The Food and Drug Administration’s Food Allergen Labeling and Consumer Protection Act of 2004 ruling requires food manufacturers to label common food allergens, leading some companies to be more transparent about the source of their ingredients. However, the FDA does not require food companies to clearly indicate all ingredient sources on the label. This has presented concerns for vegetarians and vegans who have to deal with the ambiguity of ingredients like “natural flavors,” which could be derived from either an animal or plant source.
It may seem “bananas” that this potassium-rich food is not vegetarian, but it turns out a spray-on coating designed to lengthen its shelf life may contain animal parts. Chitosan, a bacteria-fighting compound derived from shrimp and crab shells, is used to prevent bananas from ripening, softening and rotting into mush, according to Science Daily. This presents bad news for vegetarians, vegans and those with a shellfish allergy.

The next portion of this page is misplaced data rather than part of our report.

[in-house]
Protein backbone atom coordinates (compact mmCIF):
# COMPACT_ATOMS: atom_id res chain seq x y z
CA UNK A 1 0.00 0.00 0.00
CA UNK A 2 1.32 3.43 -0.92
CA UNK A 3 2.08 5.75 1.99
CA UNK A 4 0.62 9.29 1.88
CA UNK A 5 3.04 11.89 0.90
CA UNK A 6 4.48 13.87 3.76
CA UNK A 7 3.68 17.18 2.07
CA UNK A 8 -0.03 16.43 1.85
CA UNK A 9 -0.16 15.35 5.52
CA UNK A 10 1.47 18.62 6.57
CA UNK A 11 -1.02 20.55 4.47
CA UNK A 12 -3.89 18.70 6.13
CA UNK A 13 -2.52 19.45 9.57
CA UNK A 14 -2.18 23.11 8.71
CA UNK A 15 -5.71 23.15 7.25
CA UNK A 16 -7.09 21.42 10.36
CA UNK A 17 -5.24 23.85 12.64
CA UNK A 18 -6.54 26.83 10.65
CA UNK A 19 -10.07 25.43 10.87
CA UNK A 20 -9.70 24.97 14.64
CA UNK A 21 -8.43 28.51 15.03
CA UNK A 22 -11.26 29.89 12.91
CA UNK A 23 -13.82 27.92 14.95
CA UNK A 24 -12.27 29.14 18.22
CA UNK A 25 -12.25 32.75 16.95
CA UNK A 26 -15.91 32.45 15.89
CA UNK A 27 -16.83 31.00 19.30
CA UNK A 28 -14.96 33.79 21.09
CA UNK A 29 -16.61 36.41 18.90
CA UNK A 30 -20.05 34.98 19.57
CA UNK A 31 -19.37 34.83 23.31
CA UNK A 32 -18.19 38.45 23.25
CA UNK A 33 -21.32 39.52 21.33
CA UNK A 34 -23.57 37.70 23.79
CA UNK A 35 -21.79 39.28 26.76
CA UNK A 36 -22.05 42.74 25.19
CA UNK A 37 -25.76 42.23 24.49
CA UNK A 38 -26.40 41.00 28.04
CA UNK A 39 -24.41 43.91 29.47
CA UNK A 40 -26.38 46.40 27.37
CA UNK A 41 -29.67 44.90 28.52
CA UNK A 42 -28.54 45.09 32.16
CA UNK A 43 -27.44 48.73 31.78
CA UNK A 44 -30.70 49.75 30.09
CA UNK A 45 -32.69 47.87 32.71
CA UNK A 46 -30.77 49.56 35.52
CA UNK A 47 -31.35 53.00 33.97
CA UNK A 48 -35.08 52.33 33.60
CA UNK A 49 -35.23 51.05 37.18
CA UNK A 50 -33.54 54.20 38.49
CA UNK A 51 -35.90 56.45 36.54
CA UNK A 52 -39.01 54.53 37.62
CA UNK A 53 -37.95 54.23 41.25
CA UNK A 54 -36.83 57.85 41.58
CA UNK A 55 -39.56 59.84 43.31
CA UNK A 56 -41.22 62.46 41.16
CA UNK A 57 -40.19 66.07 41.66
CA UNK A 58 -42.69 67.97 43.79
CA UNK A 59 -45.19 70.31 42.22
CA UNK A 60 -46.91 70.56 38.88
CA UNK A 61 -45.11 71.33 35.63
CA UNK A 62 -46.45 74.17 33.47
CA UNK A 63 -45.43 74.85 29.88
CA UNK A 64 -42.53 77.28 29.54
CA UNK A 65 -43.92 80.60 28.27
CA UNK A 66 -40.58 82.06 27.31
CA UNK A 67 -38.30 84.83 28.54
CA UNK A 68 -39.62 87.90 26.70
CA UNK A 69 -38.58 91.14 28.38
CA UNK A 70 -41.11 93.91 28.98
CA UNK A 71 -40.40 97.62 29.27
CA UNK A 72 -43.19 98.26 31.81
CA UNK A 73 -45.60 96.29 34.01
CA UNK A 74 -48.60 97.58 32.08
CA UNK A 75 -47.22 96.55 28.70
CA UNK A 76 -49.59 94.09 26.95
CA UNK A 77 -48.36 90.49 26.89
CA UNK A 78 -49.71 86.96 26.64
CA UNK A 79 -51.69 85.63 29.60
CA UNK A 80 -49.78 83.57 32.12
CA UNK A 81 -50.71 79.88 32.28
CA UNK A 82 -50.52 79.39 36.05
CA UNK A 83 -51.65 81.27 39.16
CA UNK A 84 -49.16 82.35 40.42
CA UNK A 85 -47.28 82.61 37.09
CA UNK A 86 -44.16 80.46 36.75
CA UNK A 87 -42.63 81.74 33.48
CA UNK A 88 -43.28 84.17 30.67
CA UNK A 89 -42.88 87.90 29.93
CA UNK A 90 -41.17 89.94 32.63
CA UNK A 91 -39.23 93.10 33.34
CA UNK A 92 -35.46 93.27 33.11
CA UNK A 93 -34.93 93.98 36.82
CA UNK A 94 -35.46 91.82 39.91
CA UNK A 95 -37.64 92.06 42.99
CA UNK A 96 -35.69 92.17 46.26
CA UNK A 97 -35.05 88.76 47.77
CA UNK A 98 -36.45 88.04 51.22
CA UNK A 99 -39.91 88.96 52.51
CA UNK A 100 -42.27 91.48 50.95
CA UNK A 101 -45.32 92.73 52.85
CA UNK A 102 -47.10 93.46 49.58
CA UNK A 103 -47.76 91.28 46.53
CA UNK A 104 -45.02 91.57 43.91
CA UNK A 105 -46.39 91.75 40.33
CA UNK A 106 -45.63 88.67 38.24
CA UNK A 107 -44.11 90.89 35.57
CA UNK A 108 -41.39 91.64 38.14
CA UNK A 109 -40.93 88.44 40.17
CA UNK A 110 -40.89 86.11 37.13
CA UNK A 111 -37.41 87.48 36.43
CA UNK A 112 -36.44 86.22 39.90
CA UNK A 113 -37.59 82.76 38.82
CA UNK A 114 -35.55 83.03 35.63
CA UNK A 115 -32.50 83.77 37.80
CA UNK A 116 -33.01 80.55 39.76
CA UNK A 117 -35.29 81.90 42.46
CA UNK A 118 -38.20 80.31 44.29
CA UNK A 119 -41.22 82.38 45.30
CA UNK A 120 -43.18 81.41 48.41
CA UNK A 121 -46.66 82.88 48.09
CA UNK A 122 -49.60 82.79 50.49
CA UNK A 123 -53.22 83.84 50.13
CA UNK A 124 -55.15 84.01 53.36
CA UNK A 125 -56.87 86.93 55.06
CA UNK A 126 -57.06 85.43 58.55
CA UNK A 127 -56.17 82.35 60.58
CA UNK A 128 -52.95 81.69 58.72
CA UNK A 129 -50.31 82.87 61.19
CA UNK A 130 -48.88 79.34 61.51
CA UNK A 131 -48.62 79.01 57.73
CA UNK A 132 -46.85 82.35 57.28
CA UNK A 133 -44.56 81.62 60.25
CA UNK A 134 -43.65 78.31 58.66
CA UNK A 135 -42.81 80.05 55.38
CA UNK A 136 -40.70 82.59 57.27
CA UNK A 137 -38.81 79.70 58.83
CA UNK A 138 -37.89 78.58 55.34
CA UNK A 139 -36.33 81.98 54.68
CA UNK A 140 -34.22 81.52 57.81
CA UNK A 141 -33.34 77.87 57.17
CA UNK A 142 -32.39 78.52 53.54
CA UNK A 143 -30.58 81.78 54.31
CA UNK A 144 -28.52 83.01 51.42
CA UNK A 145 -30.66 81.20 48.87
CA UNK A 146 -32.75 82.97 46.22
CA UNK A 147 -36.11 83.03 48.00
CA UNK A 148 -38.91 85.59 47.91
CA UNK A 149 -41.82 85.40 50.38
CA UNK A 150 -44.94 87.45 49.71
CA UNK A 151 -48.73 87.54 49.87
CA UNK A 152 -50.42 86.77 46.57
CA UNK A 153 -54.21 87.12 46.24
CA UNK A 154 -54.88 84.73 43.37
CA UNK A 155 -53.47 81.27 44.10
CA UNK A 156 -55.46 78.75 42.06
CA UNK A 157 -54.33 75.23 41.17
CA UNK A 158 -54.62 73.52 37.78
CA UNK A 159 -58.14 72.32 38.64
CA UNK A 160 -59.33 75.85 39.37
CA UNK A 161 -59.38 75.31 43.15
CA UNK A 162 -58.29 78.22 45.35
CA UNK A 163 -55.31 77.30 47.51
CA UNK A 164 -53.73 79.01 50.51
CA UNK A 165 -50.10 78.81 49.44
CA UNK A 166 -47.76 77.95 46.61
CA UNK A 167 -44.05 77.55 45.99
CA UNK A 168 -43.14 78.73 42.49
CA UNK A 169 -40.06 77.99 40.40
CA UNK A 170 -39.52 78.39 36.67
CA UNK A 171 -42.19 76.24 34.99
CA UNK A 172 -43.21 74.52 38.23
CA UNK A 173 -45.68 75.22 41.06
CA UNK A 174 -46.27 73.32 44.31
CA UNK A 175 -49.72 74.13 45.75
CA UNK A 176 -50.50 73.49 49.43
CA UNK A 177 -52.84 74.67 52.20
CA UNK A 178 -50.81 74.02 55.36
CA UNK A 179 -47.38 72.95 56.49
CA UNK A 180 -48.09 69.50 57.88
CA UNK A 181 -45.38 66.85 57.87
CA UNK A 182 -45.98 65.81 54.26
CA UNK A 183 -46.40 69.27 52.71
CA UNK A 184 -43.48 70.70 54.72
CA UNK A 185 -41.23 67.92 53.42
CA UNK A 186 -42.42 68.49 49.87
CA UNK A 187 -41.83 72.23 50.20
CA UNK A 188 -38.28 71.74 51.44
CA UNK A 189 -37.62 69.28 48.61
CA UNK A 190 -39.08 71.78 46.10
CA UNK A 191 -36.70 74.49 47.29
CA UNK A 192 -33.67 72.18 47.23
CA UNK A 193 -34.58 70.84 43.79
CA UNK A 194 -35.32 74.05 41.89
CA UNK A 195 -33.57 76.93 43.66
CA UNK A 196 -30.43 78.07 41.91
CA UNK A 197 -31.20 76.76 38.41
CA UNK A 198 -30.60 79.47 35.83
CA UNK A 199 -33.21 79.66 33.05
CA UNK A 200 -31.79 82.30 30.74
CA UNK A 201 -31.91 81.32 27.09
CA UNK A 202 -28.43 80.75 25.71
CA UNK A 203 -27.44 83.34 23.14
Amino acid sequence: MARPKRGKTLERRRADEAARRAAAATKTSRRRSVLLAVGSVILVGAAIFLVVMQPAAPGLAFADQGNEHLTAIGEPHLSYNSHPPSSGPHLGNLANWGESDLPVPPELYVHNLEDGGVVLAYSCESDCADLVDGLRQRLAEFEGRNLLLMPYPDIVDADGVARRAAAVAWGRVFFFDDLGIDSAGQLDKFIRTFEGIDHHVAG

Although the banana itself is fine, it’s the spray used to extend its shelf life that makes it non-veg. Gina Keatley, a New York-based dietician at Keatley Medical Nutrition Therapy, told Medical Daily in an email: “The coating is made of shellfish and works amazingly well; however, this makes the product no longer vegan.” She suggests vegetarians and vegans go organic to avoid the spray.
The coating is a so-called "hydrogel," a superabsorbent material like those with many medical and commercial uses, made from chitosan, a substance derived from shrimp and crab shells said Xihong Li, Ph.D., who presented the report.
Li explained that bananas, like other fresh fruit and vegetables, are alive and actually "breathing," or respirating. He is with Tianjin University of Science and Technology, Tianjin, China
What is definitely vegan? Our toothpaste
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